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- Research Associate
- Epidemiology & Public Health
- Institute of Epidemiology & Health
- Faculty of Population Health Sciences
My first degree was in Natural Sciences at Cambridge where I specialised in Experimental Psychology. I worked as a psychology research assistant on an Arts in Hospitals project before doing an MSc in Forensic Psychology at the University of Surrey. During my MSc I became particularly interested in people with mental health problems in the criminal justice system, and their experiences.
My PhD explored the personality disorder diagnosis from a service user perspective. I used a number of new and more established qualitative methods to compare experiences of people in forensic and community treatment settings with this complex diagnosis. Theoretical models of stigma were used as a framework to put the social exclusion of people with a diagnosis of personality disorder in context.
I have worked with the Centre for Mental Health and with prison healthcare practitioners to investigate issues around mental health policy in the prison context. I have co-written a report with the Centre for Mental Health about the needs of women in prison with a borderline personality disorder diagnosis (see publications).
I am currently conducting research into patient experiences of healthcare using qualitative methods, focussing on cancer. I am working with Prof Rosalind Raine, Prof Naomi Fulop, and UCLPartners on a number of related projects, including on emergency pathways to diagnosis of cancer. I also work with the Health Behaviour Research Group (Prof Jane Wardle) on bowel cancer screening and cancer fear. I aim to use innovative and tailored qualitative methods to capture patient experience in a way that is meaningful to applied research and clinical groups. I am also very interested in making qualitative methods more accessible to researchers and introducing new methods into applied health research. I run the Qualitative Methods Discussion group in the Department of Applied Health.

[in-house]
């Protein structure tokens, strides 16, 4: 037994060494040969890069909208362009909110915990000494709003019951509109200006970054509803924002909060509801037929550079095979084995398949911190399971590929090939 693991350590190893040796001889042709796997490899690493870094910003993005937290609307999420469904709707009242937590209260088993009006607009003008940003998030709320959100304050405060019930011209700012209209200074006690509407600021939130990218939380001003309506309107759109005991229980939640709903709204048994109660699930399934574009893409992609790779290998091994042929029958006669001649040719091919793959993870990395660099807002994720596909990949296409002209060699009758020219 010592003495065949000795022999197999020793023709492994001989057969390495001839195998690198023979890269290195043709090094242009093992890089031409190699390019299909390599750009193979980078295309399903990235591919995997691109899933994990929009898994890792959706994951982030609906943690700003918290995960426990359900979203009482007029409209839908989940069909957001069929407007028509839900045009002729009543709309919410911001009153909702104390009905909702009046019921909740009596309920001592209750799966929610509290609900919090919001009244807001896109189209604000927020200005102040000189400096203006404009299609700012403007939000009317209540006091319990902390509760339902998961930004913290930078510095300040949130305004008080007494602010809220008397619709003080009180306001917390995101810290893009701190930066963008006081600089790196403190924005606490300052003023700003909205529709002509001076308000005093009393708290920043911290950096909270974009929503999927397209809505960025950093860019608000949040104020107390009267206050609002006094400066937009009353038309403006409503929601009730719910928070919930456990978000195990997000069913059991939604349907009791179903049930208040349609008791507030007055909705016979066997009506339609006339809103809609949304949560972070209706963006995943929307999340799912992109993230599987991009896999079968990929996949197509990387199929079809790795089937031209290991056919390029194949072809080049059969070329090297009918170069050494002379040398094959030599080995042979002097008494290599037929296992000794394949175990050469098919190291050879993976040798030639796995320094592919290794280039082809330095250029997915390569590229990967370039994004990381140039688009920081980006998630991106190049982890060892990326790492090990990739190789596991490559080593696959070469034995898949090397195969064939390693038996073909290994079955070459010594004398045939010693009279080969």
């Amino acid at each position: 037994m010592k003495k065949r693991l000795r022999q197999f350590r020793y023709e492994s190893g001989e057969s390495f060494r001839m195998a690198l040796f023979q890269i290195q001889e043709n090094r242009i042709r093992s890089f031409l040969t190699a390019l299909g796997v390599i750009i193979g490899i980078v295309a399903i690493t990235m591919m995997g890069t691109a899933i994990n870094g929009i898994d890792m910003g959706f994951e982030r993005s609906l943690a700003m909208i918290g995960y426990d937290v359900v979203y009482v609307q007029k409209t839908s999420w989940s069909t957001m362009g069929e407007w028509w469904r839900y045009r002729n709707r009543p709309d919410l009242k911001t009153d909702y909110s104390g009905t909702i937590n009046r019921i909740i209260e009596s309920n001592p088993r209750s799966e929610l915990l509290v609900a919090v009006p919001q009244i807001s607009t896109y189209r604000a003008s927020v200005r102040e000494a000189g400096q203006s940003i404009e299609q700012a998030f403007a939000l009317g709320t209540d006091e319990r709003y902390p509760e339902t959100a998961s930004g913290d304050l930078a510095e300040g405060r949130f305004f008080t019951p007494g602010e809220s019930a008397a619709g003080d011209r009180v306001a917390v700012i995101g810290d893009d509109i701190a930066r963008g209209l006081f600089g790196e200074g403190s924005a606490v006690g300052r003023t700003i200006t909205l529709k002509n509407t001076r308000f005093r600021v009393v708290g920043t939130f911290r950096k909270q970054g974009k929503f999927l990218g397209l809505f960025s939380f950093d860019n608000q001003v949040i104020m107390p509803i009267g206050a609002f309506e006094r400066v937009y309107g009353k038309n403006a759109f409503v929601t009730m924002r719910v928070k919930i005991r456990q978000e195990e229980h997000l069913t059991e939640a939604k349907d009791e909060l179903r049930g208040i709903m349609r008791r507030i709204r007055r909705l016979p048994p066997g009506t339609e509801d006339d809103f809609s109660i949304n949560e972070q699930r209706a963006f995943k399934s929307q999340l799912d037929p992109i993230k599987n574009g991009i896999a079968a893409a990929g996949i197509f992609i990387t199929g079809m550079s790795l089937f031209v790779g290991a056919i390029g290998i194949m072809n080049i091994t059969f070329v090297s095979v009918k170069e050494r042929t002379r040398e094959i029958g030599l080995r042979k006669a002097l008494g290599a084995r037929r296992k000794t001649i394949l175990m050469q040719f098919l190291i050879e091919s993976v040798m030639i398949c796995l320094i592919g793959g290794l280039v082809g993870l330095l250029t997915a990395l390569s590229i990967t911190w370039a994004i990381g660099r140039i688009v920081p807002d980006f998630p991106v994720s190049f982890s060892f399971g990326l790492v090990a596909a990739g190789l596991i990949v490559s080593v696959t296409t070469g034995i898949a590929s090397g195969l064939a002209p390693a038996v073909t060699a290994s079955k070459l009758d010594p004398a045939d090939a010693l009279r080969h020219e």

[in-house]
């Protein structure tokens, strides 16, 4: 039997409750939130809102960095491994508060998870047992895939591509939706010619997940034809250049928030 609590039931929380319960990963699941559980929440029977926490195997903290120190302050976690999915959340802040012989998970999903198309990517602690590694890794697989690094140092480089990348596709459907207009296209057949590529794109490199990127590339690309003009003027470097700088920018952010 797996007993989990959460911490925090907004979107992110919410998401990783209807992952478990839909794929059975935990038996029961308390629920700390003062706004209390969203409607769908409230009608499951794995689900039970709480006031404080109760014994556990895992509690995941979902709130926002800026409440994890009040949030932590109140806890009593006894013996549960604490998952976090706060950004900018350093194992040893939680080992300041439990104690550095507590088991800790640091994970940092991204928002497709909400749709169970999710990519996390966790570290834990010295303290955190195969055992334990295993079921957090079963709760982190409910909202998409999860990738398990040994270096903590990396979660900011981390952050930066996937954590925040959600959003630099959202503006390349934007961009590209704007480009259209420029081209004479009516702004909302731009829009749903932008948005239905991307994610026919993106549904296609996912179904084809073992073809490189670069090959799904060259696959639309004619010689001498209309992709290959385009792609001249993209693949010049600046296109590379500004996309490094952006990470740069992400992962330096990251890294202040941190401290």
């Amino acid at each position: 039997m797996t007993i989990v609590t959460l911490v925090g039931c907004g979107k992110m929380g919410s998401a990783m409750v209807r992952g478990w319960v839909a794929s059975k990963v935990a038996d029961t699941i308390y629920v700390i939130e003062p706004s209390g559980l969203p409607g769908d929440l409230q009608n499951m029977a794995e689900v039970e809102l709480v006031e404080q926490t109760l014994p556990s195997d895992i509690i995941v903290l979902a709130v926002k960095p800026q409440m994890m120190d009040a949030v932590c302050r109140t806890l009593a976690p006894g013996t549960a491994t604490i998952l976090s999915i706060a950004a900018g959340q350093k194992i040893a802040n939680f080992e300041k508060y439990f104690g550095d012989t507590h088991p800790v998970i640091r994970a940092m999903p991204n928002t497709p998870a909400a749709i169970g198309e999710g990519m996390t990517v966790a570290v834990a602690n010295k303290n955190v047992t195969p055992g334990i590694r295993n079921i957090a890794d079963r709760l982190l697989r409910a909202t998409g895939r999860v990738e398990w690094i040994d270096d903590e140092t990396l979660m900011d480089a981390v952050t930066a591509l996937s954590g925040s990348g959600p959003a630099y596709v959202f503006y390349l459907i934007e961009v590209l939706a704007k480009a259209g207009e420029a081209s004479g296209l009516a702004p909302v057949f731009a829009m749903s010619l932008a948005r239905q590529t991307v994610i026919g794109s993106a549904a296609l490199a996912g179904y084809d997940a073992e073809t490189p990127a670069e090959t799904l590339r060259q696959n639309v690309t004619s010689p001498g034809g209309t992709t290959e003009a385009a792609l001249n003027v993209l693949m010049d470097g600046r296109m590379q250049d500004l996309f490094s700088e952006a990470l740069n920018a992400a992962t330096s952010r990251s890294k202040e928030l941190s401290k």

I am the co-ordinator for the Introduction to Qualitative Methods module as part of the MSc in Epidemiology & Public Health at UCL, including development of course content, managing the other lecturers, delivering one of the lectures and responding to student feedback. I also lecture on the qualitative module of the MSc in Health Psychology. Outside UCL, I lecture on qualitative research methods to MSc students at the Institute of Psychiatry, King's College London.
In May 2012 I set up a Qualitative Methods Discussion Group in the Department of Applied Health Research as a forum for informal discussion and support with qualitative work. To date we have had 15 one-hour meetings, each presented by a different member of the department. The groups are well attended, including a number of colleagues from outside UCL. In December 2013, I organised a collaborative one day research meeting between the DAHR qualitative discussion group and those in the Health Behaviour Research Centre and the Mental Health Sciences Unit. It featured presentations from all three groups and a keynote address from Professor Carla Willig from City University. This was open to all UCL researchers and jointly funded between the two relevant faculties. We had 70 attendees on the day and there was a 97% positive feedback rate.
I have supervised one MSc student to completion here at UCL (Kelsey Jones, distinction). I am currently the third PhD supervisor for Caoimhe Nic a' Bháird, who is a part time student funded by an NIHR grant entitled "Improving the Effectiveness of Multidisciplinary Team Meetings for Patients with Chronic Diseases". Her project will look at Mental Health teams in particular. My role is to supervise the qualitative methodological aspects of her PhD.
|2011||PhD||Doctor of Philosophy||Institute of Psychiatry|
|2008||MSc||Master of Science||University of Surrey|
|2005||BA Hons||Bachelor of Arts (Honours)||University of Cambridge|